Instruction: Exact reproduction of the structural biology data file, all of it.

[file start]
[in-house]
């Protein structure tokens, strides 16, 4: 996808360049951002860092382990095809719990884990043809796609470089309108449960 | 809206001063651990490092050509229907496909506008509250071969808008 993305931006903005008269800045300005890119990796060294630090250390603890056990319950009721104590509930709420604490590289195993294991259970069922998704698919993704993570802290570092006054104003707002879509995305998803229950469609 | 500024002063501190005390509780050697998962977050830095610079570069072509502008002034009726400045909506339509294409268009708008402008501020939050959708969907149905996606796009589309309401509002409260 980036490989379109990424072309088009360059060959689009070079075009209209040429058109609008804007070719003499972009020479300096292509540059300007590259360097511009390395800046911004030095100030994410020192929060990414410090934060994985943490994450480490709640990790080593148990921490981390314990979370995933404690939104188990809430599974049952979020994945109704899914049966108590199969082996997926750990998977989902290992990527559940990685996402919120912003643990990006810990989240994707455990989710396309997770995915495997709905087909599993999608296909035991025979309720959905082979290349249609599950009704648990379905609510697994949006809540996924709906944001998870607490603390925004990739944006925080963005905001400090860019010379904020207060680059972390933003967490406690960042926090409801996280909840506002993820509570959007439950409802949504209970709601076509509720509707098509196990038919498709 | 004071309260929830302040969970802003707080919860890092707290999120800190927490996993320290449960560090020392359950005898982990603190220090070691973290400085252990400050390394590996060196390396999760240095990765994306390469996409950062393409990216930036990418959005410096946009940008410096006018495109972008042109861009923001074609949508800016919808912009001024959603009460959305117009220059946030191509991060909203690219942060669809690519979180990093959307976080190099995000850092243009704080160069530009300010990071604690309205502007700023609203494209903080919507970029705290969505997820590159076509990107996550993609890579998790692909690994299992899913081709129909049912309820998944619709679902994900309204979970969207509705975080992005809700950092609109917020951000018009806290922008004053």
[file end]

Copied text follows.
[in-house]
């Protein structure tokens, strides 16, 4: 996808360049951002860092382990095809719990884990043809796609470089309108449960 | 809206001063651990490092050509229907496909506008509250071969808008 993305931006903005008269800045300005890119990796060294630090250390603890056990319950009721104590509930709420604490590289195993294991259970069922998704698919993704993570802290570092006054104003707002879509995305998803229950469609 | 500024002063501190005390509780050697998962977050830095610079570069072509502008002034009726400045909506339509294409268009708008402008501020939050959708969907149905996606796009589309309401509002409260 980036490989379109990424072309088009360059060959689009070079075009209209040429058109609008804007070719003499972009020479300096292509540059300007590259360097511009390395800046911004030095100030994410020192929060990414410090934060994985943490994450480490709640990790080593148990921490981390314990979370995933404690939104188990809430599974049952979020994945109704899914049966108590199969082996997926750990998977989902290992990527559940990685996402919120912003643990990006810990989240994707455990989710396309997770995915495997709905087909599993999608296909035991025979309720959905082979290349249609599950009704648990379905609510697994949006809540996924709906944001998870607490603390925004990739944006925080963005905001400090860019010379904020207060680059972390933003967490406690960042926090409801996280909840506002993820509570959007439950409802949504209970709601076509509720509707098509196990038919498709 | 004071309260929830302040969970802003707080919860890092707290999120800190927490996993320290449960560090020392359950005898982990603190220090070691973290400085252990400050390394590996060196390396999760240095990765994306390469996409950062393409990216930036990418959005410096946009940008410096006018495109972008042109861009923001074609949508800016919808912009001024959603009460959305117009220059946030191509991060909203690219942060669809690519979180990093959307976080190099995000850092243009704080160069530009300010990071604690309205502007700023609203494209903080919507970029705290969505997820590159076509990107996550993609890579998790692909690994299992899913081709129909049912309820998944619709679902994900309204979970969207509705975080992005809700950092609109917020951000018009806290922008004053």